This embodiment further provides a “Description” field 403 where a user can enter additional information regarding the association as described above. In this embodiment this additional information point of entry comprises a free text entry field. This permits a user to enter essentially any anecdotal information of interest and value. If desired, of course, preselected entry information can be provided, either to supplement a free text entry capability or in lieu thereof.
In this example, the association creation opportunity is shown in conjunction with a display that relates, or stems from, a specific discrete active insurance claim (i.e., “Claim 235-53-365870”). Associations serve, as described above, to associate and link one discrete claim to another (or to others). This association creation opportunity therefore also provides a claim association selection opportunity 404. Only two associated claims (i.e., 235-53-365879 and 235-53-365889) are shown in this example for the sake of clarity and simplicity, but it will be understood that essentially any number of associated claims can be so accommodated. This portion of the interface serves, in this illustrative embodiment, to allow a user to add additional claims to the association or to remove currently associated claims from the association. In this embodiment, the user also has the opportunity to designate one or more active claims as a “primary” or master claim to thereby reflect a master/subordinate claim relationship as employed by some insurance companies when managing their claims processing workload.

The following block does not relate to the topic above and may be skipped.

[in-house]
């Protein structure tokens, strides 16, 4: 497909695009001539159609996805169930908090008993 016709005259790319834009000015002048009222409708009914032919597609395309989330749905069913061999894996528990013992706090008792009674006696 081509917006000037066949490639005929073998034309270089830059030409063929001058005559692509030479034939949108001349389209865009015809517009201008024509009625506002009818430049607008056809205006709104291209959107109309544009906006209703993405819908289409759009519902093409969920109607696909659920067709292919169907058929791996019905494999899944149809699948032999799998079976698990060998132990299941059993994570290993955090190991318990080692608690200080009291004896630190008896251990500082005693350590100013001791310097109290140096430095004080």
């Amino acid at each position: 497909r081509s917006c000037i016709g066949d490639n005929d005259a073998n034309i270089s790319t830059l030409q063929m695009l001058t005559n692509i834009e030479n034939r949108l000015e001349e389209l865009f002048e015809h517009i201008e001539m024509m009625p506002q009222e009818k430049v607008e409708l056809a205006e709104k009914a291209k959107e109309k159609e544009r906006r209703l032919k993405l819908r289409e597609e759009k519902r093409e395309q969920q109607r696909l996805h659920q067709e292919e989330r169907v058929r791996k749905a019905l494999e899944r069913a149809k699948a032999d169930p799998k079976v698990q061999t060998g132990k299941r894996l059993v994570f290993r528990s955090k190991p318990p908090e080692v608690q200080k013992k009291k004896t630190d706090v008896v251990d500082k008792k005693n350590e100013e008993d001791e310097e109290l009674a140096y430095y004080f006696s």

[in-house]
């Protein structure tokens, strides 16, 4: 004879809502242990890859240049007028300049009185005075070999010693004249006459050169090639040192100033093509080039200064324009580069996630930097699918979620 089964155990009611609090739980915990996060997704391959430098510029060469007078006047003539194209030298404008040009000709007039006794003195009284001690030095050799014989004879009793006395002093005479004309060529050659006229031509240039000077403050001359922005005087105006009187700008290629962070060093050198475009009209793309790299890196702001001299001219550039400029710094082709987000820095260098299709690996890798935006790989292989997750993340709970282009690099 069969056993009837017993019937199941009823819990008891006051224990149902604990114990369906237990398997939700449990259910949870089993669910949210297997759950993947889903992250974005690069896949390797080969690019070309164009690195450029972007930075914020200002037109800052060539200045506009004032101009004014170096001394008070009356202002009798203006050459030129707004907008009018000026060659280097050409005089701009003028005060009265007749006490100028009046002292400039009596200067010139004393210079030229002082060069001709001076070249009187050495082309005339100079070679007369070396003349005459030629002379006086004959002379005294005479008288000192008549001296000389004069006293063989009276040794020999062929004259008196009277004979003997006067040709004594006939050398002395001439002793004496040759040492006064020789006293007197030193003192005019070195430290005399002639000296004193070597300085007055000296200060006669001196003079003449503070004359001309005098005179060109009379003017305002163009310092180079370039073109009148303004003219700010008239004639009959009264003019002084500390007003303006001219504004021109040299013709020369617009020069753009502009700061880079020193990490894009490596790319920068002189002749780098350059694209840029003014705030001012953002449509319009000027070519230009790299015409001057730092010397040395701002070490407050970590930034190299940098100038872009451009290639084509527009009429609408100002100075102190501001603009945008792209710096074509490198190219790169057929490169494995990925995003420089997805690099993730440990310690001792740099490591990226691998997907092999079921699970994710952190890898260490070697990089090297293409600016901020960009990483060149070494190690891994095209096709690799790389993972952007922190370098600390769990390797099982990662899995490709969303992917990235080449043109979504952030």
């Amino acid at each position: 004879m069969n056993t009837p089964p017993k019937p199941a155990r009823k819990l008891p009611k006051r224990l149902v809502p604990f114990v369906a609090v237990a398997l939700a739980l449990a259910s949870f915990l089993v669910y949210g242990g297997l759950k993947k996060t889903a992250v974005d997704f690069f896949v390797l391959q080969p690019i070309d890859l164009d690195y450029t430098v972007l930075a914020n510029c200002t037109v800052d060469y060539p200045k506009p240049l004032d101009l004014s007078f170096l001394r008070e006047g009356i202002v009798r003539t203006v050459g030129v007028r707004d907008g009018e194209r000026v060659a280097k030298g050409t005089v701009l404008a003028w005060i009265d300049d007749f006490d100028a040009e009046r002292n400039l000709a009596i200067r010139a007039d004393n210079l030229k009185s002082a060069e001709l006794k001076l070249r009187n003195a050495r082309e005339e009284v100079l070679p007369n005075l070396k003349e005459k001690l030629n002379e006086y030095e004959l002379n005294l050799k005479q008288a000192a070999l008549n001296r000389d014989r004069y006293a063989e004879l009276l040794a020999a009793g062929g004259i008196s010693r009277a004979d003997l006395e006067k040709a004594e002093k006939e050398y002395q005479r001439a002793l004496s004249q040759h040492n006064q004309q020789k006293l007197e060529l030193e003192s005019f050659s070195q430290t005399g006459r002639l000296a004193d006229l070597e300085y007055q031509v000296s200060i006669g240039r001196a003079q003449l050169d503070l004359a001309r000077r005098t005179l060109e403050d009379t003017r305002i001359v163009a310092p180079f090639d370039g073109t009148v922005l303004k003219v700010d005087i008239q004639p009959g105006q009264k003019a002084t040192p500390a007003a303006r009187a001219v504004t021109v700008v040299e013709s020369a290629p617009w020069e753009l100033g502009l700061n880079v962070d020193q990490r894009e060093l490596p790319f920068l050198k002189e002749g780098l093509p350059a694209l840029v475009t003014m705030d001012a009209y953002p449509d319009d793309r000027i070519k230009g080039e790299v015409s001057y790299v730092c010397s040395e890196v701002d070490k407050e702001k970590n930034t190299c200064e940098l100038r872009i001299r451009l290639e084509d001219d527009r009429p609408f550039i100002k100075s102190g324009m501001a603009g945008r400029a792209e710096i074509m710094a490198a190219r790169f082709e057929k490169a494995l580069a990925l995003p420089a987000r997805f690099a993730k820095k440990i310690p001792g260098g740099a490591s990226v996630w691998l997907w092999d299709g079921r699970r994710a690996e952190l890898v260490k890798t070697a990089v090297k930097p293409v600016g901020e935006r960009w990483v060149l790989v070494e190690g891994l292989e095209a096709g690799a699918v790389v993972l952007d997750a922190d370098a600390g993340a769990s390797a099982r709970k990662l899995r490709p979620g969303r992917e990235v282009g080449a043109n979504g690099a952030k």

Note that this depiction shows how the association can be created directly from the view of one of the active claims, thereby illustrating the ease and convenience of creating and maintaining associations in this way.
So configured, a user can readily effect the creation of a useful and relevant association as per these teachings. Using a browser-based interface provides further advantage in that such interfaces are familiar to many users and thereby leverage the cumulative experience and skill a given user may already possess with respect to the navigation and usage of such an interface.
Referring again to